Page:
Stevieslaw:My Voices Column for September

From Whole Cloth: The Less-Intelligent-than-average American Guide to Science and Nature:

In Ethan Canin’s title story from his prize winning collection, a retired high school biology and astronomy teacher listens in one night as his next door neighbor identifies the stars and constellations for his teenage son. “It was direct and scientific, and he was lying to his son about what he knew. “These,” he said, “these are the Mermaid’s Tail, and south you can see the three peaks of Mount Olympus, and then the sword that belongs to the “Emperor of the Air.”

In a recent study in the United States, researchers found that only 1 in 7500 citizens over the age of ten knows that there is a world outside of their den and that the athletes and entertainers they watched on their TV set are real people. When coupled with our fine understanding of the scientific method, which we define as a thought, based on nothing special, that must be prefaced with the phrase “in my opinion,” we, as a nation, have a unique opportunity to create our own names and descriptions for all the scientific wonders we’ve never had a clue about. We can also pretend to know how they work and what the consequences of their uses are. That is the reason we, at Stevieslaw, are thrilled to publish, From Whole Cloth: The LAGuide to Science and Nature. Use the guide to turn your stunning lack of understanding—a liability in a reasonable world—into an incredible asset, using many of the same techniques that the blowhards on Cable TV use to their advantage. Some of the techniques you will learn about in the guide are:

1. Sounds like: You are confused by terms like Higgs Boson because you haven’t made the “sounds like” connection. Could the Higgs Boson be the last remaining American Bison? No, but no one else knows that either. Connect the boson to the bison. Perhaps the last remaining boson is currently is the San Diego Zoo. Higgs? A nickname given the Boson by Delores Simpson, an adorable three year old girl, trying to say the word “hugs,” to the remarkably ugly 3000 pound creature.

2. Mythologize: That’s right. Just make it up. In the guide, we will invent enough history to show you that all of these scientific names were made up in the first place. Moreover, they were usually made up to aggrandize the name of the person that got there first. Take Avogadro’s number for example. A household name if there ever was one. Since we no longer know what it means, why not give it a name we can at least spell? And why not have 3 billion names for the Ebola virus? How could it hurt? I suppose it might even make for great conversation, though only for a short while. Right now, Stevies law can be simply expressed as—all action has an equal and opposite reaction—which we might have thought of long before that guy that got hit by an apple, if only he had waited.

3. Rely on the experts: As the Guide carefully explains, the difficulty here is in determining who the experts are. Do you rely on the physicists, with their complicated equations, biologists, with their extensive fossil records, and climate scientists, with their massive computer codes, to explain the origin or the universe, evolution and global warming, or do you go with the radio talk show host—a former grocery store owner from Topeka? The guide will, through countless examples, convince you to rely on your intuition— easily a match for a good education, in choosing an expert to follow. Go with the guy who makes you feel like a smarty!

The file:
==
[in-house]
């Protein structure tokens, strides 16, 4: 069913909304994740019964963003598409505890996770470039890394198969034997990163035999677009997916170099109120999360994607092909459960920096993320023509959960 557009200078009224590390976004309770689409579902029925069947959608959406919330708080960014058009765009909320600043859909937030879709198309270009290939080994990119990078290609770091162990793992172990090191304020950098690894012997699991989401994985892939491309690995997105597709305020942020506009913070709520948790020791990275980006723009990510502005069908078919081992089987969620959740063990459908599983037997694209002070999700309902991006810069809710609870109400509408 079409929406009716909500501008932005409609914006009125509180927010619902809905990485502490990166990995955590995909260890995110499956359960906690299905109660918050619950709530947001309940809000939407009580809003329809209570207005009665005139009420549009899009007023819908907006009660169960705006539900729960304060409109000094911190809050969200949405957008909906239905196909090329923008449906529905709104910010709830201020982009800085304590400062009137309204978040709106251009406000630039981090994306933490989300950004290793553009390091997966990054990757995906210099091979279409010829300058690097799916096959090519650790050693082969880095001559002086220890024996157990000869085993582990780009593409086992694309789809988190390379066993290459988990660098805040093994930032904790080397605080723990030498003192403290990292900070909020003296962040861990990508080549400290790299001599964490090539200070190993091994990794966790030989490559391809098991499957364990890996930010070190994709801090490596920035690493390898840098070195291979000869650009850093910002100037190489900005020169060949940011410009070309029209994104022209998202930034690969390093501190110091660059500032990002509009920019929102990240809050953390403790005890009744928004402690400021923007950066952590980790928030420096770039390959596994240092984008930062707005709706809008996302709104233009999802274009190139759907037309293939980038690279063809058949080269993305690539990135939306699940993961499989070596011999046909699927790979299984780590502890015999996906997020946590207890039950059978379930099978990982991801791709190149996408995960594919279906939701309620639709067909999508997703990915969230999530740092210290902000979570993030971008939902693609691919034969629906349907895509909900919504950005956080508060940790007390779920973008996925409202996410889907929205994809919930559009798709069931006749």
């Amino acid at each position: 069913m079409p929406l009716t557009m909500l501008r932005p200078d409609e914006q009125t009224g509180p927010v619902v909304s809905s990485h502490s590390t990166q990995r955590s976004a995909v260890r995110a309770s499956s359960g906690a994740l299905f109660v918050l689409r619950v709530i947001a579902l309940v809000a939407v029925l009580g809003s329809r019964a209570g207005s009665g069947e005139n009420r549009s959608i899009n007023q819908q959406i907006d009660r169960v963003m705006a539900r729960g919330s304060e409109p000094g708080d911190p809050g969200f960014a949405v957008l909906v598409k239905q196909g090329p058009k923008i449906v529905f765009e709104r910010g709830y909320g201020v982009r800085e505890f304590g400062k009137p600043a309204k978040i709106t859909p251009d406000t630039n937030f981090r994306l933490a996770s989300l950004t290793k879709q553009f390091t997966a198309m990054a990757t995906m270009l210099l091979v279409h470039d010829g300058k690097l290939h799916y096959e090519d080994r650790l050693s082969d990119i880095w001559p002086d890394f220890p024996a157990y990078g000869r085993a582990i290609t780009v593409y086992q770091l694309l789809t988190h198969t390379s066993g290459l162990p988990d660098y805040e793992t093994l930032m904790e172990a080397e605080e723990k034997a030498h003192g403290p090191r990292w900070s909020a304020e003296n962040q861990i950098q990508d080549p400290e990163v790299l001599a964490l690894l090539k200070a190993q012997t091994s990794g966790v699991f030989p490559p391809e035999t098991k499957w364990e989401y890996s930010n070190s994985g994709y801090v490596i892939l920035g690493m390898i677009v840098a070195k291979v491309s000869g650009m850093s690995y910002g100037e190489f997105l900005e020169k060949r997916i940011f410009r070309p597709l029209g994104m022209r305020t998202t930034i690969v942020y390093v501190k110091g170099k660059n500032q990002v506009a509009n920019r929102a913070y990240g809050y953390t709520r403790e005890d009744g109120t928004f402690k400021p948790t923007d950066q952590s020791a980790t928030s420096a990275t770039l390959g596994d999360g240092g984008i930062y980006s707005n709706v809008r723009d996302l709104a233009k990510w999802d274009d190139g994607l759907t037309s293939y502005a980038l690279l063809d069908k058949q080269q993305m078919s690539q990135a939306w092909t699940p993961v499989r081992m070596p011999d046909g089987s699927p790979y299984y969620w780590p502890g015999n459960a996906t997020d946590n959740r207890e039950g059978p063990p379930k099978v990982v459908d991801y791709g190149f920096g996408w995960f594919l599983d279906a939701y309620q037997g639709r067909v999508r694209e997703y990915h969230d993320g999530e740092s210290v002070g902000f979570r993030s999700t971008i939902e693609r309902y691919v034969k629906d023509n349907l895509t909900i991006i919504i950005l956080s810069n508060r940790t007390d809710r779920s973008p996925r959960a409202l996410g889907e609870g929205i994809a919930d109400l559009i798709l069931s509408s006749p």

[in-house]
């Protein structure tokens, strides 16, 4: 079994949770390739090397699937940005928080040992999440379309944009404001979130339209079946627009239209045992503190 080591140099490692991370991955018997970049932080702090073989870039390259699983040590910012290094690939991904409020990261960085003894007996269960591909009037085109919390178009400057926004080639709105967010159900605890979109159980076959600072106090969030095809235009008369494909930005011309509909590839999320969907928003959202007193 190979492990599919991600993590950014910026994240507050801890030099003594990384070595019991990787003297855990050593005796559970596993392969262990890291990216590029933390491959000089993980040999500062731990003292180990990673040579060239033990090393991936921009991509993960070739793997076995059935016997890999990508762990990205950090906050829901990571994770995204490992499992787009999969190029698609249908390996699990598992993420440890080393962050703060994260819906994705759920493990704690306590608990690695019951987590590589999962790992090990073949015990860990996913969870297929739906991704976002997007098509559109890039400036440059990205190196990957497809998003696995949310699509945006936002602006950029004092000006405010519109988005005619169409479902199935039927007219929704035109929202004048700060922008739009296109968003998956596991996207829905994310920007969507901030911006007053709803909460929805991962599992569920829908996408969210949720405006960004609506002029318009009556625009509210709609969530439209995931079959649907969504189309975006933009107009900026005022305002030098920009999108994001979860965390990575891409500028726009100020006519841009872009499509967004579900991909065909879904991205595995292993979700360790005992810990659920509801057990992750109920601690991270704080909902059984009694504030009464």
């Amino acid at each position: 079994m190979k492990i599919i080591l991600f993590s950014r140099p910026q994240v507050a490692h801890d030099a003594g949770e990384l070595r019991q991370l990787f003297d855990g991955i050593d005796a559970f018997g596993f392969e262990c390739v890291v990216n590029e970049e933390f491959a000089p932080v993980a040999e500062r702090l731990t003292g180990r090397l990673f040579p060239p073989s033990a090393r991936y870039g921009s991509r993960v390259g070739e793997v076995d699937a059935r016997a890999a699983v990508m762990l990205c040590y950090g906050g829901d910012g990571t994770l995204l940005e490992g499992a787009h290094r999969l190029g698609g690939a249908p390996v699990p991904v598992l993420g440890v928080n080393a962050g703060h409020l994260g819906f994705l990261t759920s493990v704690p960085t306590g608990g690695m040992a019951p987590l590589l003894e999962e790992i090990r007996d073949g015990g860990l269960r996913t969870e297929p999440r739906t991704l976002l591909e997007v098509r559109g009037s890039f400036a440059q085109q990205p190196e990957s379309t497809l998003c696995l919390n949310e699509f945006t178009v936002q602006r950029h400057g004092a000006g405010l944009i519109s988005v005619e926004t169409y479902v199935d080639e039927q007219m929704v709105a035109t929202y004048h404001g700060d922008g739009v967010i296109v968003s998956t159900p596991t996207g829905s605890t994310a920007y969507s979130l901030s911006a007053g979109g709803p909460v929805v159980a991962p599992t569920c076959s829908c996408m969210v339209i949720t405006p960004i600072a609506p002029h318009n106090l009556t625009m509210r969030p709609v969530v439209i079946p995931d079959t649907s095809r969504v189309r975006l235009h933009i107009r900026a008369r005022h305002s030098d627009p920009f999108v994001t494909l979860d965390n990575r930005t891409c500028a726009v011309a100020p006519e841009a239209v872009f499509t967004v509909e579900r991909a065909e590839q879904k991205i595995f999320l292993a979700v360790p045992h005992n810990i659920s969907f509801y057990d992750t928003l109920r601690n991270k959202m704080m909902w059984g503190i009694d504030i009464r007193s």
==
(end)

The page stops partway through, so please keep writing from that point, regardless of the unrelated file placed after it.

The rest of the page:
4. Blame god: Recently, on Facebook we found excerpts from a creationist science text, “Science 4 Christian Schools,” that declared “Electricity is a mystery. No one has ever observed it or heard it or felt it.” Sure, some snots from as early as 2750 BC might disagree, but it’s not the statement, but the principle behind the statement that is topic of the guide. We will introduce you to the amazing principle of “least expenditure of mental energy.” Sure it sounds difficult, but we guarantee that it will be the last thing you will ever have to learn. What’s more, you probably know a number of people already practicing it. In our world, it is Aunt Edith, who has maintained the same position on her couch continuously for forty years while watching professional wrestling and sipping lime Gatorade and vodka. Recognizing the principle will allow you to smilingly explain away any troublesome science with a conversation ending, “it’s god’s will.” Will you be ignoring several thousand years of human progress. Of course! But it will allow you to retain just enough mental energy to, for example, get the correct phone number for your American Idol vote.

Buy the Guide wherever the Guide is sold. Use it to explain the world of science and nature. Perhaps with practice you too can become a radio talk show personality.

This entry was posted in gang gang dance, Humor, parody, sleepless in state college, Uncategorized and tagged , , , , , , , , , , , . Bookmark the permalink.

3 Responses to Stevieslaw:My Voices Column for September

  1. stevieslaw says:

    Reblogged this on Stevie's Law and commented:

    An old Voices of Central PA. piece that is perfect for our post-truth, bannonian world.


  2. Melvina says:

    Your posting really stegrahtenid me out. Thanks!


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